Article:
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Sony QUALIA 004 SXRD video projector Calibration & Tech Test

Calibration & Tech Test

Tech: The SXRD technology appears to be similar to that of Liquid Crystal on Silicon (LCoS) displays such as those marketed by JVC (D-ILA), as well as a few rear-projection models from Toshiba (apparently discontinued) and Mitsubishi. Sony claims some proprietary refinements and, most important, a high enough yield to make the products practical, particularly in the quantities needed to eventually bring costs down. It's this issue that has discouraged more than a few other manufacturers from entering the LCoS market.

Ordinary LCD panels are transmissive; the light from the lamp or other light source must pass through them on the way to the viewer. SXRD, like LCoS, is reflective (see Fig.1). That is, the light passes through a liquid-crystal layer, which controls the light from each pixel, then is reflected back out. This has one significant advantage. The circuits needed to drive each pixel can be located in a silicon backplane behind the panel (which does not need to be fully transparent) rather than in the gaps between pixels (where they must be placed in transmissive LCD displays).

This means that, in a reflective LCD, the space between the pixels, called the pixel pitch, can be far smaller. In the QUALIA's three SXRD devices (one for each of the primary colors), this pitch is 9µm, or 12% of the thickness of a human hair. Thus, the 2,073,600 pixels of the 1920 x1080 device can fit on a chip measuring just 0.78 inch diagonally (Fig.2). This both dramatically increases the amount of light that can reach the viewer and reduces the visibility of the pixel structure—the so-called "screen door" effect.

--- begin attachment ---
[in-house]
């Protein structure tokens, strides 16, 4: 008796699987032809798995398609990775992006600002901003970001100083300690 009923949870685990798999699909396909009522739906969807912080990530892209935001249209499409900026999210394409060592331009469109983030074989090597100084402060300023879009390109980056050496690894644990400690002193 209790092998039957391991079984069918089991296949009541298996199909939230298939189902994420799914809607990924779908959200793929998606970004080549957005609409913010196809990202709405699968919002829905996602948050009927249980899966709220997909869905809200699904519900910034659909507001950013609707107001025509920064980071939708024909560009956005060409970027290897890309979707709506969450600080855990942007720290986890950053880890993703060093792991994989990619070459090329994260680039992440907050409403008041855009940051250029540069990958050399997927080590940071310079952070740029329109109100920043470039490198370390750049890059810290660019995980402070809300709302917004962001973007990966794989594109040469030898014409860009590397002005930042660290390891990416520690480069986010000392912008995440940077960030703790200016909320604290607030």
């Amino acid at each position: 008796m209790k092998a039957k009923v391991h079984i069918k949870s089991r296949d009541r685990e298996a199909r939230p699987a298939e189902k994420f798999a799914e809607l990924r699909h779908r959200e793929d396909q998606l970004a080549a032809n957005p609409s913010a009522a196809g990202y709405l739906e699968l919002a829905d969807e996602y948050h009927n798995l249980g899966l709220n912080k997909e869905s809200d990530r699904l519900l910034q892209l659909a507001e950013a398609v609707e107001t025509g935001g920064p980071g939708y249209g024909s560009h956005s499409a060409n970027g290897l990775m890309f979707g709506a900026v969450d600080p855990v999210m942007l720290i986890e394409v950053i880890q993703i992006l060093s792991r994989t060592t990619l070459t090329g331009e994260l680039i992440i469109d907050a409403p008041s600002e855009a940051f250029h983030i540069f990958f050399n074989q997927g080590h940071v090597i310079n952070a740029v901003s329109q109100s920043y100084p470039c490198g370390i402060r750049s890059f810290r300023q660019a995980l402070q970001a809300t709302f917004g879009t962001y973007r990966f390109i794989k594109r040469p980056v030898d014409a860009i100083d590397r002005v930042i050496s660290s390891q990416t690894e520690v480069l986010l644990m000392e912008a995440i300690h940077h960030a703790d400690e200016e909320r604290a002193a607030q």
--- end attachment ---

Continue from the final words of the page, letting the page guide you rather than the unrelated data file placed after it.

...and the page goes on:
Sony claims other important characteristics for the SXRD panels. A thin (2µm) liquid-crystal layer results in a response time (rise and fall) specified as only five milliseconds, with none of the image lag that afflicts most LCD devices. A contrast ratio of 3000:1 is claimed for the SXRD panel itself, somewhat less for the overall projector. The liquid-crystal layer is said to be thermally stable for a long operating life. The pure xenon lamp—the type used in commercial movie theaters—has a more even color spectrum than the UHP lamps used in most digital home-theater projectors. The lamp is surrounded by an elaborate heatsink ; as a result, the fan can be very quiet, particularly in the Low lamp mode. There's also a high-altitude fan setting. I'm sure Sony must have forgotten something here, but I haven't yet figured out what that might be.

Test: The QUALIA 004 fully resolved all the test patterns available to me, both standard- and high-definition. In fact, most of the problems I saw could be traced to the source. Black-level retention was good, and luminance ramps showed no obvious banding. Overscan measured essentially zero with any DVI or component 1080i input, but from 3% to as high as 5% (depending on the source component) with either a DVI or component input at 480i, 480p, or 720p. We'd like to see an overscan of under 2.5% under all conditions (or, even better, a user option of under 1%). But the QUALIA's somewhat excessive (in our opinion) overscan with most sources is quite common in the industry.